Egypt is an interesting case, as it owns a significant number of its ancient historical artifacts, such as the treasures from the fabled tomb of Tutankhamen. While these treasures will now have a permanent home in the new Grand Egyptian Museum in Gizeh, Egyptian museum authorities had in recent years organized a very successful traveling exhibition with selections from the treasures, the second of its kind, and involving significant loan fees. Egypt has also been very strategic with its restitution requests, demanding the return of major objects such as the Rosetta Stone and the famous bust of Nefertiti, but it maintains collegial, collaborative relations with museums elsewhere that hold Egyptian objects. This has resulted in some voluntary restitutions. In 2002, for instance, the Carlos Museum at Emory University in Atlanta, which has impressive Egyptian holdings, volunteered the return of a royal mummy believed to be pharaoh Ramesses I, the founder of the 19th dynasty. The mummy was part of a collection the Carlos Museum had acquired in 1999 from the Niagara Falls Museum, which had itself acquired the mummy in the 1860s through an Egyptian art broker.

The National Museum of Fine Arts in Cuba owns some 114 Egyptian art works and artifacts, which is known as the Collection of the Earl of Lagunillas, after the collector Joaquín Gumà Herrera who in 1955 donated his Egyptian collection to the Cuban state. This donation represents the bulk of the Cuban museum’s Egyptian collection, which is considered the best of its kind in Latin America. The Earl of Lagunillas had acquired his collections through the specialist art and antiquities art market and I would not be surprised if some of his acquisitions did not quite meet today’s standards for the trade in cultural property. I am not aware of any restitution requests from Egypt, however, and Cuba received a sarcophagus as a donation from Egypt in 1974, which can be read as a fiat for its National Museum’s Egyptian collection, of which this donation is now a part.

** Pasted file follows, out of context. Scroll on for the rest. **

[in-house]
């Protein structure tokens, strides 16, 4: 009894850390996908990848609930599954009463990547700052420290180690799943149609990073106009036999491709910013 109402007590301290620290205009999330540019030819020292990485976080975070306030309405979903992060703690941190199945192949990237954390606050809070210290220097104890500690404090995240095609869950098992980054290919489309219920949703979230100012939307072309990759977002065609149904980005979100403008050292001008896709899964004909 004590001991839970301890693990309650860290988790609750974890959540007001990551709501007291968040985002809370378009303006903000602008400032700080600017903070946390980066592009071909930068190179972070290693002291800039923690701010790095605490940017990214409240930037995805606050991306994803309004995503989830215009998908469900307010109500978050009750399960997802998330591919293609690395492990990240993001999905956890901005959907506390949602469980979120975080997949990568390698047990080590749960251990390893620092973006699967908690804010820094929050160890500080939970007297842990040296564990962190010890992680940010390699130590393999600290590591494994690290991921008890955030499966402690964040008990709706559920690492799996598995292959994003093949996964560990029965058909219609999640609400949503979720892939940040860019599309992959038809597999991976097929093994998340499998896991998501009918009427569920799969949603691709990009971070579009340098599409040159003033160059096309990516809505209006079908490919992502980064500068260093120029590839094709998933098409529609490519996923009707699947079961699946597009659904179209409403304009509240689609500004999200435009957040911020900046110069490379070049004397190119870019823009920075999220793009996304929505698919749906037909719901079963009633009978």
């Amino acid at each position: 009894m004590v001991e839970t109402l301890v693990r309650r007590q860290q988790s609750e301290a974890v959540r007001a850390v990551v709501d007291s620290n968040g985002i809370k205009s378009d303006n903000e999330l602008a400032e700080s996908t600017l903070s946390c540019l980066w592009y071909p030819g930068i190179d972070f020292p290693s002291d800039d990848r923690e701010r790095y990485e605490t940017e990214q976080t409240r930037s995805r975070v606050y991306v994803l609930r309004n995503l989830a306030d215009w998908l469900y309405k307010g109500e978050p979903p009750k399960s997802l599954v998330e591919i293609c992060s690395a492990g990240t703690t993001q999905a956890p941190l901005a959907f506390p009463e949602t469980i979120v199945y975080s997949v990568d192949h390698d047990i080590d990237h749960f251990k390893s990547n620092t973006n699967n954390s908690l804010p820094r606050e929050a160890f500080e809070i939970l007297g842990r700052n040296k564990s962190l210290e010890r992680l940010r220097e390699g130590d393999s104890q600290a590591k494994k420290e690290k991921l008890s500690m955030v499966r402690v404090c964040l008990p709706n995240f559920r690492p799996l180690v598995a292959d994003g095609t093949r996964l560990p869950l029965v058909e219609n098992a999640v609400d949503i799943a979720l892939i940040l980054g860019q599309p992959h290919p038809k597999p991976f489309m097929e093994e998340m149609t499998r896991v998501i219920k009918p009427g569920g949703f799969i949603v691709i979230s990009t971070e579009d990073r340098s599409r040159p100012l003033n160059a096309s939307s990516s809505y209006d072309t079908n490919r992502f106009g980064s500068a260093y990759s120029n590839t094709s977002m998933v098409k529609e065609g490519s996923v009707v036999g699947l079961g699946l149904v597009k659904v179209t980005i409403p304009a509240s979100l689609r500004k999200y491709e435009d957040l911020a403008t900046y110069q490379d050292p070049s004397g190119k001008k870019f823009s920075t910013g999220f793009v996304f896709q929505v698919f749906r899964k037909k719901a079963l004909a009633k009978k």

The broader point with the Egyptian collection in Cuba is, however, that the Caribbean is not entirely immune to restitution requests and that, in our rapidly changing world, there should be greater awareness of its implications. Some of the holdings of Cuba’s art museums were forcibly nationalized from major private collections after the Revolution, which is a source of contention in the Cuban diaspora. Other historical wrongs were arguably righted with these nationalizations, but there have been some legal challenges recently when some such works were offered for sale at major international auction houses, which is of course much harder to defend.

The Caribbean also needs to get its house in order with how cultural property is traded and collected within the region. Art museums, for instance, need to make a greater effort to ensure that the provenance of art works they acquire on the secondary market, or by donation, is appropriately documented, and does not include works that were inappropriately or unethically acquired — some Caribbean museums have been lax with provenance matters and some of the proverbial chickens may eventually come home to roost about acquisitions that were not above board.

Dr Veerle Poupeye is an art historian specialized in art from the Caribbean. She lectures at the Edna Manley College of the Visual and Performing Arts in Kingston, Jamaica, and works as an independent curator, writer, researcher, and cultural consultant. Her personal blog can be found at